Second, we divide the data set into two parts—the machine learning set and the prediction set—and use the trained parameters to perform prediction tests on new unknown data in the experimental stage. Conventional machine learning methods generally divide the data set only into a training set and a testing set. We added a prediction set to test whether the identified candlestick patterns still have a prediction effect on unknown data. We split the data set into the following two parts during the experimental testing phase of China’s stock market: the machine learning data set from Jan 1, 2000 to Dec 31, 2014 and the prediction set from Jan 1, 2015 to Oct 30, 2020.

Third, this paper examines the effects of predicting at different periods. Based on the two-day and three-day candlestick patterns identified by PRML, an investment strategy was constructed to dynamically build a daily investment portfolio. The average number of stocks invested in the portfolio is significantly less than that of pure ML methods. Compared with the pure ML methods, the PRML can effectively improve the accuracy of prediction, thereby further reducing the risk of uncertainty. For the number of patterns that exceed the accuracy threshold, the 1 day ahead forecasting is significantly higher than other forecasting periods. The strategy results also show that we can obtain the best performance when predicting one day ahead. These very short-term forecasting effects may be related to the characteristic of China’s emerging stock markets. Compared to the -0.66% annual return of the market, all the identified two-day candlestick patterns yield an average annual return of 6.35%, and all the eligible three-day candlestick patterns have a 5.95% average annual return over the same period. Relative to the market drawdown, the max drawdown of the two-day candlestick pattern is 10.90%, and the max drawdown of the three-day candlestick pattern is only 6.63%.

Finally, five different strategy pools were used to form five comparable strategies to build daily portfolios dynamically. Five strategies (including *TOP3*, *TOP5*, and *TOP10*, which have the highest accuracy in the machine learning set), *All* patterns with an accuracy rate of more than 55%, and *Adjust* patterns that remove the candlestick patterns that occur fewer than 1000 times are used to dynamically build a daily portfolio. The results show that more two-day candlestick patterns can be profitable. After filtering, the two-day candlestick patterns have the best prediction effect when forecasting one day ahead and using the *TOP10* strategy, which, in this case, obtains an average annual return, an annual Sharpe ratio, and an information ratio as high as 36.73%, 0.81, and 2.37, respectively. With a maximum annual return of 8.29% from the *TOP5* strategy, three-day candlestick patterns after screening also present a profitable effect when forecasting one day ahead, thus showing more stable characteristics. During the same period, the market has a significant drawdown of 52.28%, and the max drawdowns of our portfolios are all less than 40%, thus indicating that the proposed model has less risk than the market.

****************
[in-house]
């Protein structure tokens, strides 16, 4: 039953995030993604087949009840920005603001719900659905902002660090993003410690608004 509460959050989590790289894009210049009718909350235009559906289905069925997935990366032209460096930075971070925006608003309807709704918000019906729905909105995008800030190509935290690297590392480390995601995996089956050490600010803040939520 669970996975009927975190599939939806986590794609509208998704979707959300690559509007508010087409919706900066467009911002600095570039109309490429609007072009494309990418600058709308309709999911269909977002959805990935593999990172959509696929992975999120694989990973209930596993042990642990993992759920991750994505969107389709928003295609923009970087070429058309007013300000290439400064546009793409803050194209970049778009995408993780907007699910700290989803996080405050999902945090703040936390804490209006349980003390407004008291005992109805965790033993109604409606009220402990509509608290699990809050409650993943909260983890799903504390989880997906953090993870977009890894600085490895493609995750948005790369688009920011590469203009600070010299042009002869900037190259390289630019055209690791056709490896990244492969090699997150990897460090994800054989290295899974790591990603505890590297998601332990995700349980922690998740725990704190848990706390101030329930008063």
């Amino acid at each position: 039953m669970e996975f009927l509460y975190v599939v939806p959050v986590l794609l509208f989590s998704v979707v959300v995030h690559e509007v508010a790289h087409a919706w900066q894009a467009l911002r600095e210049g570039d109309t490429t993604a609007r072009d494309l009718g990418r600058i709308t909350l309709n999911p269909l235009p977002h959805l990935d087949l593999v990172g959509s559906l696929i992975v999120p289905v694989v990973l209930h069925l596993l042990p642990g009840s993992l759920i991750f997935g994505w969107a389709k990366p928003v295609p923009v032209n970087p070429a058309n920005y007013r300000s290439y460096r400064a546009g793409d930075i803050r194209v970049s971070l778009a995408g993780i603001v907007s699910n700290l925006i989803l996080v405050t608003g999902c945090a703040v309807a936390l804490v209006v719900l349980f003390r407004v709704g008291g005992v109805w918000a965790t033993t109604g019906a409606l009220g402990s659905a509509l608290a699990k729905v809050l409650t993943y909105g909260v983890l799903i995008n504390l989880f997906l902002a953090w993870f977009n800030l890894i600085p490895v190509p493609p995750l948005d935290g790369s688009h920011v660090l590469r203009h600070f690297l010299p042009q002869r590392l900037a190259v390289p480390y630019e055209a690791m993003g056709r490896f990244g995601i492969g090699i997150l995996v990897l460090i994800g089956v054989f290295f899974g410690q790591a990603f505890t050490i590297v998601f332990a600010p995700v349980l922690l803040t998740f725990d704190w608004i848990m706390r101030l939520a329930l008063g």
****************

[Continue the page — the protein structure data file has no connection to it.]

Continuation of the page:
Although we have used all the stock data of Chinese listed companies from 2000 to 2014 for learning, the number of each combination pattern is still relatively small. We hope to identify the candlestick patterns that have a certain frequency in the market. We did not identify more complex candlestick patterns in the empirical stage because more complex patterns require larger data sets. A more careful hyperparameter optimization of different machine learning methods, especially deep learning models, may still need to be considered in future research to get better prediction performance.

In future work, we will consider researching candlestick patterns in more mature markets. We also plan to utilize additional predictive factors, such as the newest deep learning methods and more technical indicators, to improve forecasting results.

We are truly grateful to an anonymous referee whose comments vastly improved this paper.